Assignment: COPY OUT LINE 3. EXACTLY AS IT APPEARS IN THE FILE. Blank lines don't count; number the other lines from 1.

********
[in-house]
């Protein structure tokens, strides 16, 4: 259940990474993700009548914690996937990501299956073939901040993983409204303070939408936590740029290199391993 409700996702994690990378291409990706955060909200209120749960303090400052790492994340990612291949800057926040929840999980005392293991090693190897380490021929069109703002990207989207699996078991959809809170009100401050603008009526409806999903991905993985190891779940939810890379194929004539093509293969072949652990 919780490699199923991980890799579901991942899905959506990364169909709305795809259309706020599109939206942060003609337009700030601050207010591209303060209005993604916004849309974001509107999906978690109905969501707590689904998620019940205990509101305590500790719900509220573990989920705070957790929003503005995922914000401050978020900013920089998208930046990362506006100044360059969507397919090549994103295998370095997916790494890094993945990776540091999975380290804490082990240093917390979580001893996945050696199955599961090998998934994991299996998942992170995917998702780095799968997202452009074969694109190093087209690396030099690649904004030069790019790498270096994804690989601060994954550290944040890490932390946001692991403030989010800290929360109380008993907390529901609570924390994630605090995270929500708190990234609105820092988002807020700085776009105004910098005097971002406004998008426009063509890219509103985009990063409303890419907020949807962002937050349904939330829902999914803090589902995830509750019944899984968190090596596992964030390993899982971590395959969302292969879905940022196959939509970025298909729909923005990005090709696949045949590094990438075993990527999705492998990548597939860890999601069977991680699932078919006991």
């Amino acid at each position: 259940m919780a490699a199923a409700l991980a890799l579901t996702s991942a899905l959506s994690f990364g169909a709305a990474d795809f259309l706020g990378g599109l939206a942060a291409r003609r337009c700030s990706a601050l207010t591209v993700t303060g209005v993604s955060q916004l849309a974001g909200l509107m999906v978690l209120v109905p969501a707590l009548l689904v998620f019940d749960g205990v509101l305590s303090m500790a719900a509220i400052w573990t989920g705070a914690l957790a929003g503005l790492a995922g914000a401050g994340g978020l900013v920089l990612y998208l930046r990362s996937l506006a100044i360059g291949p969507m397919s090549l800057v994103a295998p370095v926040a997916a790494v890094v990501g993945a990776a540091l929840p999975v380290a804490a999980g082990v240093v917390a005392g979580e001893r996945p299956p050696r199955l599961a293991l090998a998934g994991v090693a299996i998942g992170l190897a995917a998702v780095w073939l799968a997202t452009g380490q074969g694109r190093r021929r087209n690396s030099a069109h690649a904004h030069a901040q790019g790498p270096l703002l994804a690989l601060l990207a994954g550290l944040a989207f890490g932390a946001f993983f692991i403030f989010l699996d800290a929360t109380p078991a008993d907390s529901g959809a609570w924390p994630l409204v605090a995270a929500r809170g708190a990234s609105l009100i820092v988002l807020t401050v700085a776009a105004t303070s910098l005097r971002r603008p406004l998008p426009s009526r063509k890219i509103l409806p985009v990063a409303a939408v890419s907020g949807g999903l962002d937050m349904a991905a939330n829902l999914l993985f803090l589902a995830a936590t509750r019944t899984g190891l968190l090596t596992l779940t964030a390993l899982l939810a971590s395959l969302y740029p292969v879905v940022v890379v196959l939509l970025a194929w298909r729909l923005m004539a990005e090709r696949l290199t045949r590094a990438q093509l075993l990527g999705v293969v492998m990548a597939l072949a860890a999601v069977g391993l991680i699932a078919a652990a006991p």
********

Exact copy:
């Amino acid at each position: 259940m919780a490699a199923a409700l991980a890799l579901t996702s991942a899905l959506s994690f990364g169909a709305a990474d795809f259309l706020g990378g599109l939206a942060a291409r003609r337009c700030s990706a601050l207010t591209v993700t303060g209005v993604s955060q916004l849309a974001g909200l509107m999906v978690l209120v109905p969501a707590l009548l689904v998620f019940d749960g205990v509101l305590s303090m500790a719900a509220i400052w573990t989920g705070a914690l957790a929003g503005l790492a995922g914000a401050g994340g978020l900013v920089l990612y998208l930046r990362s996937l506006a100044i360059g291949p969507m397919s090549l800057v994103a295998p370095v926040a997916a790494v890094v990501g993945a990776a540091l929840p999975v380290a804490a999980g082990v240093v917390a005392g979580e001893r996945p299956p050696r199955l599961a293991l090998a998934g994991v090693a299996i998942g992170l190897a995917a998702v780095w073939l799968a997202t452009g380490q074969g694109r190093r021929r087209n690396s030099a069109h690649a904004h030069a901040q790019g790498p270096l703002l994804a690989l601060l990207a994954g550290l944040a989207f890490g932390a946001f993983f692991i403030f989010l699996d800290a929360t109380p078991a008993d907390s529901g959809a609570w924390p994630l409204v605090a995270a929500r809170g708190a990234s609105l009100i820092v988002l807020t401050v700085a776009a105004t303070s910098l005097r971002r603008p406004l998008p426009s009526r063509k890219i509103l409806p985009v990063a409303a939408v890419s907020g949807g999903l962002d937050m349904a991905a939330n829902l999914l993985f803090l589902a995830a936590t509750r019944t899984g190891l968190l090596t596992l779940t964030a390993l899982l939810a971590s395959l969302y740029p292969v879905v940022v890379v196959l939509l970025a194929w298909r729909l923005m004539a990005e090709r696949l290199t045949r590094a990438q093509l075993l990527g999705v293969v492998m990548a597939l072949a860890a999601v069977g391993l991680i699932a078919a652990a006991p």